Richard Westbrook claimed pole position on Saturday. On a wet and slippery track, Westbrook lapped six-tenths of a second faster than championship leader Barry Horne. "I can’t do much more than that," said Westbrook after taking pole by a good margin. "I lost the splitter from the front of the car mid-session and it was just a case of staying out and getting some laps in." Piers Masarati had not enjoyed qualifying at all. “I spun on my flying lap,” he shrugs. “I was on for pole as I came through Luffield, but the track was wet and . . . .” His account fades away, but rest assured, his challenge wouldn’t.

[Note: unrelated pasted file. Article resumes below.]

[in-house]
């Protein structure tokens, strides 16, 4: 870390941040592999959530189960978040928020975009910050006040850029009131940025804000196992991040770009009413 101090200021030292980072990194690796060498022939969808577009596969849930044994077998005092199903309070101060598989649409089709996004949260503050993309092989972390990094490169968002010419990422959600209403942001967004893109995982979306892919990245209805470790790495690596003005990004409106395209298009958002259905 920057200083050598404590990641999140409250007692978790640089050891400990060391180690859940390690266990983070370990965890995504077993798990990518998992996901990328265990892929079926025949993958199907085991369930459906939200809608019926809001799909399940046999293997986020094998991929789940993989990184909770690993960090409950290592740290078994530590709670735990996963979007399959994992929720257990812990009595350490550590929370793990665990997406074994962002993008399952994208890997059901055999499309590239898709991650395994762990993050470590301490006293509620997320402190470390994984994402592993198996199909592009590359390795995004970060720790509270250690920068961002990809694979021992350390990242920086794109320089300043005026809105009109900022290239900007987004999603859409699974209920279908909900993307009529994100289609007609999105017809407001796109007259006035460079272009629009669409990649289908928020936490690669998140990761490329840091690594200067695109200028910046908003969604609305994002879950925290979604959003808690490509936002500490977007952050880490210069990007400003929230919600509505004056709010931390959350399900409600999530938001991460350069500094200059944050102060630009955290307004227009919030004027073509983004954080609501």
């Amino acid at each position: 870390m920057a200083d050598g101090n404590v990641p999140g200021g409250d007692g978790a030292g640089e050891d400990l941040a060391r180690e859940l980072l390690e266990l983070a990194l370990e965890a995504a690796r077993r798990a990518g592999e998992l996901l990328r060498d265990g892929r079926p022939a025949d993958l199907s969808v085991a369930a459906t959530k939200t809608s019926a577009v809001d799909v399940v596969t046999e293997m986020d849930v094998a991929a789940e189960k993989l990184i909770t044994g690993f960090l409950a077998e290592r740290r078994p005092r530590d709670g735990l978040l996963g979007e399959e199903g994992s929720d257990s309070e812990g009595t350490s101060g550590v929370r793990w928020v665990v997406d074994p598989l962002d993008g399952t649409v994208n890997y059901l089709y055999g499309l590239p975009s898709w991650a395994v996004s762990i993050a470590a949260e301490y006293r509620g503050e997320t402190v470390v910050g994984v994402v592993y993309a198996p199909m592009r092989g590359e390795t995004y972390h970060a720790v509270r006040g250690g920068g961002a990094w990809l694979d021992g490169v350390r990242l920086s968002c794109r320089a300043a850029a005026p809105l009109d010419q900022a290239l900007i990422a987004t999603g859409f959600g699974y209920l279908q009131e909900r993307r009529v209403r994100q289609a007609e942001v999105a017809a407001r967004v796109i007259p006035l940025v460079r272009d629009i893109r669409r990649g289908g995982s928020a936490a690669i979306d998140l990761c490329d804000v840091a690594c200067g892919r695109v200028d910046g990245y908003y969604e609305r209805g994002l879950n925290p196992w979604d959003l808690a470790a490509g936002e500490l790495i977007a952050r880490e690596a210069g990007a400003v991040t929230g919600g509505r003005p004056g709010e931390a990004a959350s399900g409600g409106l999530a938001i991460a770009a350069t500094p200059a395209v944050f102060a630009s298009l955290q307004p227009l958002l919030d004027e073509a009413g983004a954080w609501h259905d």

Westbrook followed his qualifying with a blistering start, thrusting himself into an immediate lead ahead of Horne, who had a dismal run off the line and dropped to third behind Jason Templeman after a knock into Copse. "That was terrible," admitted Horne. Westbrook eased clear on the opening lap but soon had a problem of his own to contend with. A missed gear had blown the clutch and Richard was forced to complete the race without it, making for some tricky changes and careful throttle control. Behind these three Piers Masarati had slotted into fourth. “I hadn’t done a standing start in years,” explained Piers. “I got away well enough, and the guy right in front of me spun, so that gave me one position straight away. I started from sixth, and quickly made it through to fourth, but by the time I got there the first three were well clear.” Much of this was thanks to David Pinkney, who spun into the gravel at Priory as they came through for the first time. The Thruxton winner only rejoined many laps later after the car had been dragged clear.